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Series on Multi-tasking: The eternal dilemma

The modern world’s dilemma that confronts most people is how to fit in the maximum in a limited hours day. Multi-tasking is touted as the most coveted quality that a professional can possess. But is it really so necessary and more importantly does it really lead to achieving ‘more’ work done or works counter productively?

To get some answers, let’s define multi-tasking and then discover some pros and cons associated with it. A 2013 study that required participants to perform cognitive tasks while sitting in a quiet room and again while cycling found that their cycling speed was faster while performing the cognitive tasks, with the most improvement during the six easiest cognitive tasks. As the cognitive tasks got harder, they started impinging on the amount of attention available to perform both tasks, so participants didn’t cycle quite so fast.

Our point? There are some profits to reap by multi-tasking. Today, it has evolved into different versions too.

• The first one is genuine multitasking: speaking on the phone and checking our bank accounts online; speaking to a colleague and filling out an office form. Genuine multitasking is possible, but at least one of the tasks needs to be so practiced as to be done without thinking.

• Then there’s task switching, needed when you, let’s say, face the challenge of creating a presentation for your boss while also fielding phone calls for your boss and keeping an eye on email in case your boss wants you.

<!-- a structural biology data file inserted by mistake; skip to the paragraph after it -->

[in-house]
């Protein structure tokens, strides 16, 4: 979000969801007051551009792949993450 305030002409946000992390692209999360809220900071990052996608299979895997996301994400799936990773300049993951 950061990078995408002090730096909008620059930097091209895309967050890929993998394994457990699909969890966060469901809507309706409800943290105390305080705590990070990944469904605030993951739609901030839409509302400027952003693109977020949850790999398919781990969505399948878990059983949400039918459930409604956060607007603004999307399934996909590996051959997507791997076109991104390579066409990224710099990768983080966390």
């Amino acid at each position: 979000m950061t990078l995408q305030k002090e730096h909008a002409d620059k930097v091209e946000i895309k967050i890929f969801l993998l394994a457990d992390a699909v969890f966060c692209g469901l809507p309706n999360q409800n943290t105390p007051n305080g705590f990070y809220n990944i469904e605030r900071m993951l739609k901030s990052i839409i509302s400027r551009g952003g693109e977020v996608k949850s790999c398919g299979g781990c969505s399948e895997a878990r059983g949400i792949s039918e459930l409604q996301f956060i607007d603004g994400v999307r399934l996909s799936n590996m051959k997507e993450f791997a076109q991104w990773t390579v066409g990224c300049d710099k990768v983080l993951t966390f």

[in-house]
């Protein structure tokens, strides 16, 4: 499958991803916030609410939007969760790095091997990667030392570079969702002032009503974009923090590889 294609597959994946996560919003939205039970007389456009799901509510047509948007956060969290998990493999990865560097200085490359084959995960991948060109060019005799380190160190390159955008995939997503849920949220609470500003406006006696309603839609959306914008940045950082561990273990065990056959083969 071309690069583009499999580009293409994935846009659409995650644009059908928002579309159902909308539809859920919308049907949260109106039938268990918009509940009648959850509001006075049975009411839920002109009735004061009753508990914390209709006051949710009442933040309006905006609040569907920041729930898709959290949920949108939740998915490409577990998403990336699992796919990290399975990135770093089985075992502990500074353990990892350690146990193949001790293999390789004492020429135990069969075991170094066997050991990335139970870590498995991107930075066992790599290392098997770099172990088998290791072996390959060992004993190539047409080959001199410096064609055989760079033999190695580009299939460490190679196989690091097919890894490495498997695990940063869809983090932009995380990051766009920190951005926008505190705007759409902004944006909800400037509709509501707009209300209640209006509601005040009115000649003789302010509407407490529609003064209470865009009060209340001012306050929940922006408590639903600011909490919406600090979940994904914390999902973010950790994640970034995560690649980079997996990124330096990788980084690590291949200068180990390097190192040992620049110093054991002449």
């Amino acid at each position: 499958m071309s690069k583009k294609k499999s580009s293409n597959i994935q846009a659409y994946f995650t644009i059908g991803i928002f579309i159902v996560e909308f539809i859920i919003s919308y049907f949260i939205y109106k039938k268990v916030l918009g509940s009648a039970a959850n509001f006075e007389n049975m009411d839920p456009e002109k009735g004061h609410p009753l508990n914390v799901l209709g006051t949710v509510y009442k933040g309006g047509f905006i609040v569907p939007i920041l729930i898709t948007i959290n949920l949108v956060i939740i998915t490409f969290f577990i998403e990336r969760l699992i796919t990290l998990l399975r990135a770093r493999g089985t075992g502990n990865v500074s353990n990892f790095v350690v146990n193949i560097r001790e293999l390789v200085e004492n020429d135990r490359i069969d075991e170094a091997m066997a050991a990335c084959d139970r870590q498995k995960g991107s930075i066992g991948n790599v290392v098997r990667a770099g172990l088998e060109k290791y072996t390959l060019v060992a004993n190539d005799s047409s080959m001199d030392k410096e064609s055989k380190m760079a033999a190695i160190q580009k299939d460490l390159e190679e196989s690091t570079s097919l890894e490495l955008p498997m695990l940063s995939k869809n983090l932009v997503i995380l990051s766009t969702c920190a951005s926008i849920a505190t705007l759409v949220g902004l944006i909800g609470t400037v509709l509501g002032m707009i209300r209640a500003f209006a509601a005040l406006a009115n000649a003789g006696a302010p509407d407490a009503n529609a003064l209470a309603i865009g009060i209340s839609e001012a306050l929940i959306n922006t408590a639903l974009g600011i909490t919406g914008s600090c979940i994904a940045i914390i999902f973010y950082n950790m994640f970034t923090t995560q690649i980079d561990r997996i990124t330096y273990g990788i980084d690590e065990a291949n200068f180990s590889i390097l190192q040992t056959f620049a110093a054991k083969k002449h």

• Task switching is often confused with a third, quite different activity — the guilty pleasure of disappearing down an never-ending click-hole of celebrity gossip and social media updates. “What we’re often calling multitasking is in fact internet addiction,” says Shelley Carson, a psychologist and author of Your Creative Brain. “It’s a compulsive act, not an act of multitasking.”

• A final kind of multitasking isn’t a way of getting things done but simply the condition of having a lot of things to do. The car needs to be taken in for a service. The nanny can’t pick up the kids from school today. Having a lot of things to do is not the same as doing them all at once. It’s just life.

RescueTime, a company that analyzes computer habits and draws its data from 40,000 people who have tracking software on their computers, found that on average the worker also stops at 40 Web sites over the course of the day. The fractured attention comes at a cost. In the United States, more than $650 billion a year in productivity is lost because of unnecessary interruptions, predominately mundane matters, according to research firm Basex. The firm says that a big chunk of that cost comes from the time it takes people to recover from an interruption and get back to work.

So, what are some insights that we can derive from the above data? There are certain conditions in which multi-tasking should be exercised, as it has some short-term benefits.


1.Simple tasks allow for a fast switch in mental focus.

2.Multitasking provides progression on multiple duties that must be performed.

3.It creates a habit of adaptability.

4.It allows for sanity within a world of chaos.


1.Multitasking leaves less time for recreation.

2.There is a limited amount of energy every day.

3.It eliminates certain personal skills.

4.It becomes more difficult to accomplish something that is important.

So what is your multitasking style and is it helping or hindering you to get the important things done?